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ANATOMY - Is the study of body structure, which includes size, shape, composition, and perhaps even coloration PHYSIOLOGY - Is the study of how the body functions - The physiology of red blood cells, for example, includes what these cells do, how they do it, and how this is related to the functioning of the rest of the body - Physiology is directly related to anatomy o For example, red blood cells contain the mineral iorn in molecules of the protein called hemoglobin; this is an aspect of their anatomy o The presence of iron enables red blood cells to carry oxygen, which is their function o All cells in the body must receive oxygen in order to function properly, so the physiology of red blood cells is essential to the physiology of the body as a whole PATHOPHYSIOLOGY - Is the study of disorders of functioning, and a knowledge of normal physiology makes such disorders easier to understand o For example, you are probably familiar with the anemia called iron-deficiency anemia o With insufficient iron in the diet, there will not be enough iron in the hemoglogin of red blood cells, and hence less oxygen will be transported throughout the body, resulting in the symptoms of the iron-deficiency disorder o This example shows the relatinship between anatomy, physiology, and pathophysiology

- The human body is organized into structural and functional levels of increasing complexity - Each higher level incorporates the structures and functions of the previous level, as you will see - We will begin with the simplest level, which is the chemical level, and proceed to cells, tissues, organs, and organ systems

- The chemicals that make up the body may be divided into two major categories: o Inorganic o Organic INORGANIC CHEMICALS - are usually simple molecules made of one or two elements other than carbon (with a few exceptions) - examples of inorganic chemicals are water (H 2O); oxygen (O2) - one of the exceptions, carbon dioxide (CO2); and minerals such as iron (Fe), calcium (Ca), and sodium (Na) ORGANIC CHEMICALS - are often very complex and always contain the elements carbon and hydrogen - in this category of organic chemicals are carbohydrates, fats, protein, and nucleic acids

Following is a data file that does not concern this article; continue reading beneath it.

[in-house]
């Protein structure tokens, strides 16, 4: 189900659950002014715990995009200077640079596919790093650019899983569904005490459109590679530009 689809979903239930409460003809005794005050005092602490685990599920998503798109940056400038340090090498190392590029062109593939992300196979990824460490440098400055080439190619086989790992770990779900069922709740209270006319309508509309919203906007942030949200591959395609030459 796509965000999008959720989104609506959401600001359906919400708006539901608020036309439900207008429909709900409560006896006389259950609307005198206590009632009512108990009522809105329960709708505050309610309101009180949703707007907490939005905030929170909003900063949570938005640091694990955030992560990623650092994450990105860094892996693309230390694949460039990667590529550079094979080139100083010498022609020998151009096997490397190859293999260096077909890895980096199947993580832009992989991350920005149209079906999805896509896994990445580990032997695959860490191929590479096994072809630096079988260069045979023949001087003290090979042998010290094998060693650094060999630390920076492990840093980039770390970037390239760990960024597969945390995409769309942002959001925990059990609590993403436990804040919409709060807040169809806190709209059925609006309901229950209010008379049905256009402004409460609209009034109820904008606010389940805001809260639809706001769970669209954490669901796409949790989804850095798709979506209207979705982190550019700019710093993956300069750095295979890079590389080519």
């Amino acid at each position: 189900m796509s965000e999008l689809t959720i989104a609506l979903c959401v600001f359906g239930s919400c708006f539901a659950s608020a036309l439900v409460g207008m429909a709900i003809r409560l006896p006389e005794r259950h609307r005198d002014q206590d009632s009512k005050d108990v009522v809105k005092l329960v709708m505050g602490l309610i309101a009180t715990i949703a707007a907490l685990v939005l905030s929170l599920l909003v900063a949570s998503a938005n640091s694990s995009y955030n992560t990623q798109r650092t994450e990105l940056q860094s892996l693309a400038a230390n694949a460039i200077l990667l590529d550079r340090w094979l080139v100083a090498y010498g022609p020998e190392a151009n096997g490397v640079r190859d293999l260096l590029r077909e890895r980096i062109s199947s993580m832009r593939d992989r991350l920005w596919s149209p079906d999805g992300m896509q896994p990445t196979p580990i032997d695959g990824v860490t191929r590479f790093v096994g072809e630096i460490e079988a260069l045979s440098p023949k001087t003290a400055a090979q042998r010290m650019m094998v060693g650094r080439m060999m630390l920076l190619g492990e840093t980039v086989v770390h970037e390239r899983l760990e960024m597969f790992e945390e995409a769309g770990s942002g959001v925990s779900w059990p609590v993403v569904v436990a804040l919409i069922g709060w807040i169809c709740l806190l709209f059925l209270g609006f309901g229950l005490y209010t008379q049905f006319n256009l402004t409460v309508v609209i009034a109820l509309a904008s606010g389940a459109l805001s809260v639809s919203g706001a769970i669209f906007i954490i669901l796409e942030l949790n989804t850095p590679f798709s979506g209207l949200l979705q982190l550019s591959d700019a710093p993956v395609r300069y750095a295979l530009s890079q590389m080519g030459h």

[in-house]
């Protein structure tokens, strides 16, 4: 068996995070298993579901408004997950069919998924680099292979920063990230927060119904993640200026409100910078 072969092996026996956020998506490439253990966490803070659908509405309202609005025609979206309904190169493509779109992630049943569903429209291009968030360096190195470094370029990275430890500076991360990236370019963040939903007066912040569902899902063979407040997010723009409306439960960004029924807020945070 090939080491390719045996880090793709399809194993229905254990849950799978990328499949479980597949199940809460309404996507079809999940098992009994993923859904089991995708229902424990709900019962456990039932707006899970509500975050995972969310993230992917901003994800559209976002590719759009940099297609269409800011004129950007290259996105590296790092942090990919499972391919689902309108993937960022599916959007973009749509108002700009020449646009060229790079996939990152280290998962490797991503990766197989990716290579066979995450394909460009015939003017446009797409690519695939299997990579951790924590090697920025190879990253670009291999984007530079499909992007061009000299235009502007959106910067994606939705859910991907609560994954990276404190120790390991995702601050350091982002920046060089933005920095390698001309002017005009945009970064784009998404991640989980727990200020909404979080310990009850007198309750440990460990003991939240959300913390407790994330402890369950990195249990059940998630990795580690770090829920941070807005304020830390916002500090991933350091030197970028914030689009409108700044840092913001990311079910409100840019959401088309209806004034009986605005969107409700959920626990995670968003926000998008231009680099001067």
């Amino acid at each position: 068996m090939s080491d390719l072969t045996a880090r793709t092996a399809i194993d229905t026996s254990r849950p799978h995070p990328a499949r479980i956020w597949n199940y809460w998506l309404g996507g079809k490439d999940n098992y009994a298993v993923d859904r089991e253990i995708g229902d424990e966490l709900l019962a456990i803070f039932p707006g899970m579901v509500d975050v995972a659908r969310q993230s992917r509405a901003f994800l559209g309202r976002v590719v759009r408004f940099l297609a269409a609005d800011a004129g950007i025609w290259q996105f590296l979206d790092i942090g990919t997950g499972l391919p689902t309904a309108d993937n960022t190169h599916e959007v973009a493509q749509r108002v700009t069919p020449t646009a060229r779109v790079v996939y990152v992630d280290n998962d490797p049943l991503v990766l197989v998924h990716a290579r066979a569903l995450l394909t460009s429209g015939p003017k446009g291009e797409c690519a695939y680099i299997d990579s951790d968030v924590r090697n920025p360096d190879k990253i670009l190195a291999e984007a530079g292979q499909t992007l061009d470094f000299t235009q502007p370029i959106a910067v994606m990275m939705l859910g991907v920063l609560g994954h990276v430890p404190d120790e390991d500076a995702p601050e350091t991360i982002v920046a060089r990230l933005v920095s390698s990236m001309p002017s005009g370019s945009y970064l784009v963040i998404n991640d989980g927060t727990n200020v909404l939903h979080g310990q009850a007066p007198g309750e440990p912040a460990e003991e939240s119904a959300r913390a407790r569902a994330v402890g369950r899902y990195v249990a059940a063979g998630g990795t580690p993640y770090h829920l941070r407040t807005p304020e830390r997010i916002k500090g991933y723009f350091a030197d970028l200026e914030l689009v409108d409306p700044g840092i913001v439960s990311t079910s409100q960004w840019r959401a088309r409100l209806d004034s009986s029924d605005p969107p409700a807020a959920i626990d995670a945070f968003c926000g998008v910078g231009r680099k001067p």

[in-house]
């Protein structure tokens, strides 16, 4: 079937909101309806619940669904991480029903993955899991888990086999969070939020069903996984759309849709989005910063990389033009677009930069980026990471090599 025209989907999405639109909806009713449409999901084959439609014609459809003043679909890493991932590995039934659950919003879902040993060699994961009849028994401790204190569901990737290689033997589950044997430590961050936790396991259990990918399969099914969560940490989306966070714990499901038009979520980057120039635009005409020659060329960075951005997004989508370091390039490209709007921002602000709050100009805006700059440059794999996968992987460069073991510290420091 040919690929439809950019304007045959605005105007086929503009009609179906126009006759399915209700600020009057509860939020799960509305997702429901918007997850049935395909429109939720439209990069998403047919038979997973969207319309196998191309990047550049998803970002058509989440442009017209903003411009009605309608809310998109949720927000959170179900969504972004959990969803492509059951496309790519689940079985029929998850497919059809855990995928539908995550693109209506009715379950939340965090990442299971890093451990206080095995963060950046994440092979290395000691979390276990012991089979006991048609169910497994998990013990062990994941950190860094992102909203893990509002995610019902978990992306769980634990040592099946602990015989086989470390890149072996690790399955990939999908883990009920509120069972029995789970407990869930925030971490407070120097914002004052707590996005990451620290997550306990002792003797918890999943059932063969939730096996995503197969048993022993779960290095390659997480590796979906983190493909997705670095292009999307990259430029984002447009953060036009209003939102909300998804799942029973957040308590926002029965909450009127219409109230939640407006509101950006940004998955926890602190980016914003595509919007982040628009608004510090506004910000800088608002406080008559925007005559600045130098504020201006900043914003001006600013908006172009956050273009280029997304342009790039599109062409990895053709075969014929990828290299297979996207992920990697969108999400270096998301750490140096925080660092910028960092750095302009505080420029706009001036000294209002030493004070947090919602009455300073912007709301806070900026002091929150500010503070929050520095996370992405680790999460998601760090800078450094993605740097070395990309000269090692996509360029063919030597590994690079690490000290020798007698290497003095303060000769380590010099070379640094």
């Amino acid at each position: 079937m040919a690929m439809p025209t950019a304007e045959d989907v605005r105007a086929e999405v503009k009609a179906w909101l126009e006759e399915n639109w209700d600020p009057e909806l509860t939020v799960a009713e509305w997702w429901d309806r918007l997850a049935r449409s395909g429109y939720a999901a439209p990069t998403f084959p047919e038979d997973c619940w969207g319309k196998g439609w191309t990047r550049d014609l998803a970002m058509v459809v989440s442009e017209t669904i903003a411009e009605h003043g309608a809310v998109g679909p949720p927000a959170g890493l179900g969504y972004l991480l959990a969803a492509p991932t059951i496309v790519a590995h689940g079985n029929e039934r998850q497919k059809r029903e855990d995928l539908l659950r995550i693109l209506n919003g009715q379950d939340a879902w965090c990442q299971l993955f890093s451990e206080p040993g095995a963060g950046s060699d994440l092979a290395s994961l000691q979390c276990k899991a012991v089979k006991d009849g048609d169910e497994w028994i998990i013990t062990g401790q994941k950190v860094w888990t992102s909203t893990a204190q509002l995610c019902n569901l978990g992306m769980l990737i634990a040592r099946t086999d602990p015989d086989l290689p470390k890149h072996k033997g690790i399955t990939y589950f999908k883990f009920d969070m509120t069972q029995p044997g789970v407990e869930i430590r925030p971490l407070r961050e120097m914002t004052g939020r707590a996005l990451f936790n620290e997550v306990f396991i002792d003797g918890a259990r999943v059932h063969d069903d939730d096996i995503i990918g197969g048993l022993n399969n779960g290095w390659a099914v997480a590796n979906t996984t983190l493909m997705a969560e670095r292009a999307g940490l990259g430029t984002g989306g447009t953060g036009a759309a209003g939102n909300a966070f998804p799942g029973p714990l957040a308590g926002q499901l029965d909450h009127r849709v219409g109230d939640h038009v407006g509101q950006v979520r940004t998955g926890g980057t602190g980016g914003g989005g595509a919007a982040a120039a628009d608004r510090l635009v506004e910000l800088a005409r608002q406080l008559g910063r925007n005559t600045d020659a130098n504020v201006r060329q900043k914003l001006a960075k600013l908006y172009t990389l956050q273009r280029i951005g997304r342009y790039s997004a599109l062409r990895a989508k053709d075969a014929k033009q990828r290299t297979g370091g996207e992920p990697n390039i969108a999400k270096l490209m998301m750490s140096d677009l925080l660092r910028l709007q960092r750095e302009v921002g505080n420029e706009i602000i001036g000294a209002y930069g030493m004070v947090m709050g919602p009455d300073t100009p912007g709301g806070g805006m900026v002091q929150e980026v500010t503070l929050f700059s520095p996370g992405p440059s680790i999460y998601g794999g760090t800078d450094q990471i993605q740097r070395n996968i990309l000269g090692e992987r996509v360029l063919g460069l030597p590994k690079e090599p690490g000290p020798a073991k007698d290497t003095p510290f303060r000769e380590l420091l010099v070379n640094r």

- the smallest living units of structure and function are cells - there are many different types of human cells, though they all have certain similarities - each type of cell is made up chemicals and carries out specific chemical reactions

- a tissue is a group of cells with similar structure and function - there are four groups of tissues: o EPITHELIAL TISSUES Cover or line body surfaces; some are capable of producing secretions with specific functions The outer layer of the skin and sweat glands are examples of epithelial tissues Internal epithelial tissues include the walls of capillaries (squamous epithelium) and the kidney tubules (cuboidal epithelium) Epithelial tissue is classified by the number of cell layers and the shape of surface cells. Number of cell layers Simple: One layer Stratified: Multilayered

Pseudostratified: One layer but appearing to be multilayered

Shape of surface cells Squamous: Containing flat surface cells Columnar: Containing tall, cylindrical surface cells

Cuboidal: Containing cube-shaped surface cells

Types of epithelial tissue

Simple squamous Single layer of flattened cells with disc-shaped nuclei Lines blood vessels, lymph nodes, and the alveoli of the lungs